Life simplified with IoT

If you think that the internet has changed your life, think again. The IoT is about to change it all over again!

8249565455_c05c7b53d8_oPeople seem to be talking about the next revolutionary thing to happen in our lives, ‘The Internet of Things’. So what’s all the fuss about? Let’s take a look. Simply put, IoT is an advanced connectivity of devices, systems and services, all exchanging data and essentially making everything in our lives “smarter”.

Think of it as all your devices on a social media platform. Right now, billions of devices are connected to the internet. As related devices connect with each other, and share data over the cloud and analyze it, they can transform our lives in so many ways. Systems become smarter and more efficient. In fact, intelligent decisions are taken by machines without any human intervention!

As the physical and digital worlds intertwine with IoT, life undergoes a drastic change. A simple example is the bracelet that tracks your sleeping pattern automatically turning on the lights as you wake up, and telling the coffee machine to start making coffee. Now imagine if all your devices communicated with each other. Keeping track of your preferences, your devices could make smart choices for you.

Remember all those times you had to run back home to make sure the gas stove wasn’t on? Or the restless day you had at work because you thought the iron box wasn’t switched off? Have you ever come back home to find out that you left all your lights on, or the fridge door was open the whole day? IoT is the solution to all of this, making your life smart and connected. No more making lists or jotting down reminders for what to do. Your devices take care of that for you.

Kevin Ashton, co-founder and executive director of the Auto-ID Center at MIT, was the first to mention the Internet of Things. Here’s how Ashton explains the potential of IoT:

“Today computers — and, therefore, the Internet — are almost wholly dependent on human beings for information. The problem is, people have limited time, attention and accuracy — all of which means they are not very good at capturing data about things in the real world. If we had computers that knew everything there was to know about things — using data they gathered without any help from us — we would be able to track and count everything and greatly reduce waste, loss and cost. We would know when things needed replacing, repairing or recalling and whether they were fresh or past their best.”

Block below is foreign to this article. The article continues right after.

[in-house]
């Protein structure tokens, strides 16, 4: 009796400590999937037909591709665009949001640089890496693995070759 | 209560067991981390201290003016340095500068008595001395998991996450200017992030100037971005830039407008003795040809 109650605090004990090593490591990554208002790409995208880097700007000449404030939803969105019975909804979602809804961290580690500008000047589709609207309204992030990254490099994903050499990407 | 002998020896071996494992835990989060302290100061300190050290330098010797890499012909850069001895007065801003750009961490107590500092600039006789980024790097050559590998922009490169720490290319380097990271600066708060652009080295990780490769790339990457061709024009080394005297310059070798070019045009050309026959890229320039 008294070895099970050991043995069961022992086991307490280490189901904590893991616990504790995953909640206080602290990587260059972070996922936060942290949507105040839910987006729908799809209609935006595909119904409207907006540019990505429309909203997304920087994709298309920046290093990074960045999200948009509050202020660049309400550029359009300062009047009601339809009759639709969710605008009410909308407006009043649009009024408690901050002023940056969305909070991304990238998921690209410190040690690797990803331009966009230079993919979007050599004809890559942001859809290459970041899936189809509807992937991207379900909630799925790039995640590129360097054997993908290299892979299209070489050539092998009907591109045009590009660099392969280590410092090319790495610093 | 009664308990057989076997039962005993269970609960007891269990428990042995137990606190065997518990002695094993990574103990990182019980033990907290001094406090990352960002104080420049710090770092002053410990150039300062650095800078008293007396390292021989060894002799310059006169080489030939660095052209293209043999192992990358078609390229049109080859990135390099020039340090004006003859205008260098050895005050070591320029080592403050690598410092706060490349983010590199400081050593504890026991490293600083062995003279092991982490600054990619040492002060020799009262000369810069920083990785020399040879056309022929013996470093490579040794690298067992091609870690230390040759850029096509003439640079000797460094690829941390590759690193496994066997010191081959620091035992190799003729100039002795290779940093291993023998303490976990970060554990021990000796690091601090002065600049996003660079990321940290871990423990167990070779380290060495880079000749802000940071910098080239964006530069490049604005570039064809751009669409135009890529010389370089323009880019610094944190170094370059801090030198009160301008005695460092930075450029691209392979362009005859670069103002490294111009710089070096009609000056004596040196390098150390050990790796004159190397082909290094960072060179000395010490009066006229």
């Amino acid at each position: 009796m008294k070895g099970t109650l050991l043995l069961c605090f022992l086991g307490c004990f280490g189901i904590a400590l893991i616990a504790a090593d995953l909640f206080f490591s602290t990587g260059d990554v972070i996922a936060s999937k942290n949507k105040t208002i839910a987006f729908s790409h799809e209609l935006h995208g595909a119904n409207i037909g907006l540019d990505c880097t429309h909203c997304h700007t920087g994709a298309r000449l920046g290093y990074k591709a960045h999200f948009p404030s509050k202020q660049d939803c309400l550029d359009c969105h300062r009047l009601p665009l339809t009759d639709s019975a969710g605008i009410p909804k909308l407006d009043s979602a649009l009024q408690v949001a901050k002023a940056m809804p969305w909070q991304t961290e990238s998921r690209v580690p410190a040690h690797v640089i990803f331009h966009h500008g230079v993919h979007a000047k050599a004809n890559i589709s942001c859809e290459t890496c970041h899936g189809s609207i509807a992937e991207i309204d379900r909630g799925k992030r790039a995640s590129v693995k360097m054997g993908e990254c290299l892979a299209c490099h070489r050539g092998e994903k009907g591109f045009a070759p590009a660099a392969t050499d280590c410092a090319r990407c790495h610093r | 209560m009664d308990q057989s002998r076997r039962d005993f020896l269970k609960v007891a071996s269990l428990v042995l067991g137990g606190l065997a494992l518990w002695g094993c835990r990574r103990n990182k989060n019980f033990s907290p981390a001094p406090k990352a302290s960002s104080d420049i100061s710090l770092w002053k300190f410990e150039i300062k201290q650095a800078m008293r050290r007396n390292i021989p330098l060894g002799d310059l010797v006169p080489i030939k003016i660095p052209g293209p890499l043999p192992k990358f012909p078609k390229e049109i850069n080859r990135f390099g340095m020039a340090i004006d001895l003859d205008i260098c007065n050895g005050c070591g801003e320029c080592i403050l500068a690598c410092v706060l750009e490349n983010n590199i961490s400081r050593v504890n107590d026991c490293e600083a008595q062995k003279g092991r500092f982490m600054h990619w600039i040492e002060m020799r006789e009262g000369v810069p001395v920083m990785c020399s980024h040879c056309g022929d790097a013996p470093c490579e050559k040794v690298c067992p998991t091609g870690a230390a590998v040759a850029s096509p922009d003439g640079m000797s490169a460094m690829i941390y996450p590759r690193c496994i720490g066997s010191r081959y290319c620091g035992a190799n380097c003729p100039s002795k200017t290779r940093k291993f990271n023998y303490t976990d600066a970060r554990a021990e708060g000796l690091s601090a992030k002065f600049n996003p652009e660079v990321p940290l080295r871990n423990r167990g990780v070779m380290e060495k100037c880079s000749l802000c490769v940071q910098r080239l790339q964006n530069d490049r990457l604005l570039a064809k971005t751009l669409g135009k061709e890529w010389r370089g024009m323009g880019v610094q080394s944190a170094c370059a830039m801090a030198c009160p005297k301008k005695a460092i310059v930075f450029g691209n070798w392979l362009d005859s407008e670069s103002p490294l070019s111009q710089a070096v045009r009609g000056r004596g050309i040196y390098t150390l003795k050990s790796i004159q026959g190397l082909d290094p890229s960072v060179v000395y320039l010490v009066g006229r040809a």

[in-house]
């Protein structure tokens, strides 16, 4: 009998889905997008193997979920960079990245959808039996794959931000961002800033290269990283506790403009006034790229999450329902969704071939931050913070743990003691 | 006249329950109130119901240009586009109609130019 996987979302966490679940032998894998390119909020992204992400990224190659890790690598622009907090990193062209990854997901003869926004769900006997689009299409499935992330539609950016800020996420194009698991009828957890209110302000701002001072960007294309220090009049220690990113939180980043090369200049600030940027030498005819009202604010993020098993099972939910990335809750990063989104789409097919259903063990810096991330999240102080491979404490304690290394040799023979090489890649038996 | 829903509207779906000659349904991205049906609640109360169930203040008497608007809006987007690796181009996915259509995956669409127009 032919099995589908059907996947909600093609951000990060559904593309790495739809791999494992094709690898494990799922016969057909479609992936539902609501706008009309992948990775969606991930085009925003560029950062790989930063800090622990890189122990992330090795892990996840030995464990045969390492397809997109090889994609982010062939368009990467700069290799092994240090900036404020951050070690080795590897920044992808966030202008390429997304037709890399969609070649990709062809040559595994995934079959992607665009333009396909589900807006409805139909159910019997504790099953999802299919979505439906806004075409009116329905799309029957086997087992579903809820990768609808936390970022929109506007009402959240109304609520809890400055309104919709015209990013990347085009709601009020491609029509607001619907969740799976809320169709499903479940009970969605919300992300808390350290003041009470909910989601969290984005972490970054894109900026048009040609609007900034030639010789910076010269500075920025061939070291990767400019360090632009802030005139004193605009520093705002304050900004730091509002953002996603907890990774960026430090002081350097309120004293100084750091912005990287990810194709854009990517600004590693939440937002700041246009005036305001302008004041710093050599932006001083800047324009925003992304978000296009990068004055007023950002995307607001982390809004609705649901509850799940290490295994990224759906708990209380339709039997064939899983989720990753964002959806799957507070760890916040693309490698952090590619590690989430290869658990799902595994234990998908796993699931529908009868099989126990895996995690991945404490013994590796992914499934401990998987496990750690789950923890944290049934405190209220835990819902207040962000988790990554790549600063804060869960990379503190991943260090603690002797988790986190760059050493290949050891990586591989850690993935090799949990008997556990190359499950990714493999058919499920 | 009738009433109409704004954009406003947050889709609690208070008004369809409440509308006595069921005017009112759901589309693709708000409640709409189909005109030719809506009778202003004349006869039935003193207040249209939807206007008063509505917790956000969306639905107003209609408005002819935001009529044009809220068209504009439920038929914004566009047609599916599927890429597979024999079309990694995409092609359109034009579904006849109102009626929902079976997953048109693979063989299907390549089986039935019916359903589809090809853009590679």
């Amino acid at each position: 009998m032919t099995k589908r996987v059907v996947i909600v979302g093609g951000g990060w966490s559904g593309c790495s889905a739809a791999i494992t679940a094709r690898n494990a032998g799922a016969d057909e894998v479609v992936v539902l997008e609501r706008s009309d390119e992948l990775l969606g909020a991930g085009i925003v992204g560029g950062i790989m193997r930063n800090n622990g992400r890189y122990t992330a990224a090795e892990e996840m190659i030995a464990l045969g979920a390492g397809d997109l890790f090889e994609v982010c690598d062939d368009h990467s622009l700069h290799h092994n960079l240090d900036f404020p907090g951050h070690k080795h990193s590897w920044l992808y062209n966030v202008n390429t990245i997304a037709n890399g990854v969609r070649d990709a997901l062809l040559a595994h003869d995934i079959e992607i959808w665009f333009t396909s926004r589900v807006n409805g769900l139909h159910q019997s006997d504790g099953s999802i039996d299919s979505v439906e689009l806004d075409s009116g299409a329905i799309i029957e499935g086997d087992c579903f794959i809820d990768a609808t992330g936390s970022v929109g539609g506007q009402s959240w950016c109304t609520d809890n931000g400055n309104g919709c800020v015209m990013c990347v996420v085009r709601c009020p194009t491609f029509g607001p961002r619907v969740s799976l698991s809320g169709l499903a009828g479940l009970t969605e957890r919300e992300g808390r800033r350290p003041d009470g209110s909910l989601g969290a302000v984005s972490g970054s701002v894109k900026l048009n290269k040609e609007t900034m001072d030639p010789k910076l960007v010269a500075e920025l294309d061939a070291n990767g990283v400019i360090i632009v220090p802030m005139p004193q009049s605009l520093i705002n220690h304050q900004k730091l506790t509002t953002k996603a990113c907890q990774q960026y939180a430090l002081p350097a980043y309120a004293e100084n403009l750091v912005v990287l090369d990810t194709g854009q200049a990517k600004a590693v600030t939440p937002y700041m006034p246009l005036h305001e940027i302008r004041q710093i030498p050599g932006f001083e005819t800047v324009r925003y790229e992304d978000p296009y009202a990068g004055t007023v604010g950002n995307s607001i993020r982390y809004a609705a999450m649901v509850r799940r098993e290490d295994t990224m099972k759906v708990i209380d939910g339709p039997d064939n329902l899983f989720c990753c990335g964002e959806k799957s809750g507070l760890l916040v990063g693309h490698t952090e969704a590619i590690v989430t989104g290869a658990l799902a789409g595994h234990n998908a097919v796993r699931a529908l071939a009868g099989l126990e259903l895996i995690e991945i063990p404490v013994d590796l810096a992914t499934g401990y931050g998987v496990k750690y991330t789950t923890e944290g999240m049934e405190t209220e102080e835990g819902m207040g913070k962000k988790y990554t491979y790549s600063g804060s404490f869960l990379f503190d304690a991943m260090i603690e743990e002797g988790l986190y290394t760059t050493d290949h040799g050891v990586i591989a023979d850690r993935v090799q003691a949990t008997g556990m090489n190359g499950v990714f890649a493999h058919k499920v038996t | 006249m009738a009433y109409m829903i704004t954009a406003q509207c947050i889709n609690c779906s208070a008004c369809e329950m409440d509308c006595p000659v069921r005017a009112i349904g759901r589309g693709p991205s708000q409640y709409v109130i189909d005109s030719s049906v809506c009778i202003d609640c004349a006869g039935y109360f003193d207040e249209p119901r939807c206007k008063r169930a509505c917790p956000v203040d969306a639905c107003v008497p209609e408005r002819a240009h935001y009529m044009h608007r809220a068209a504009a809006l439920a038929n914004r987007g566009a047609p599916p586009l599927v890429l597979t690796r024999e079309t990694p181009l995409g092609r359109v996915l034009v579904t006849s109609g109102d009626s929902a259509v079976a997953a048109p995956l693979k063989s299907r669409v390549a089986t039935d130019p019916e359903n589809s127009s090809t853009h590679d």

The internet of things has come a long way since Mr. Ashton’s predictions. In 2000, LG introduced an internet refrigerator that senses items stored inside it using a barcode and RFID scanner. While the product didn’t take off as expected, being deemed unnecessary and also due to its high cost, the technology behind it was indeed revolutionary. Later in 2008, the IPSO Alliance was formed to promote IP connections across networks of smart objects. Then in 2010, Google introduced a self-driving vehicle project which was a milestone in the development of a connected and autonomous car. This same year, Bluetooth got smarter, with applications in healthcare, security and entertainment systems.

A major breakthrough occurred in 2011, with the introduction of smart thermostats and smoke detectors by Nest Labs. These devices were sensor-driven, WiFi-enabled, self-learning and programmable. With the launch of IPv6 in the same year, every single device on the internet could be assigned an IP address. Since then, IoT has really taken off with Google Glass, and Apple’s HealthKit and HomeKit developments. With the growth of IoT in mind, Google unveiled Project Brillo and Weave, the OS and communications layer for devices, during their developer conference that took place last month. Looks like we’re not too far from connecting and controlling our lives with machines!

However, there does seem to be a lot of criticism surrounding IoT. While most technologists see this as a step towards a smarter and simplified world, many people have raised concerns about privacy, automation and control. The word ‘privacy’ will take on a new meaning in a world built on shared information.

As Brendan O’Brien, Co-Founder of Aria Systems said, “If you think that the internet has changed your life, think again. The IoT is about to change it all over again!”


Contributed by Manju Gopinath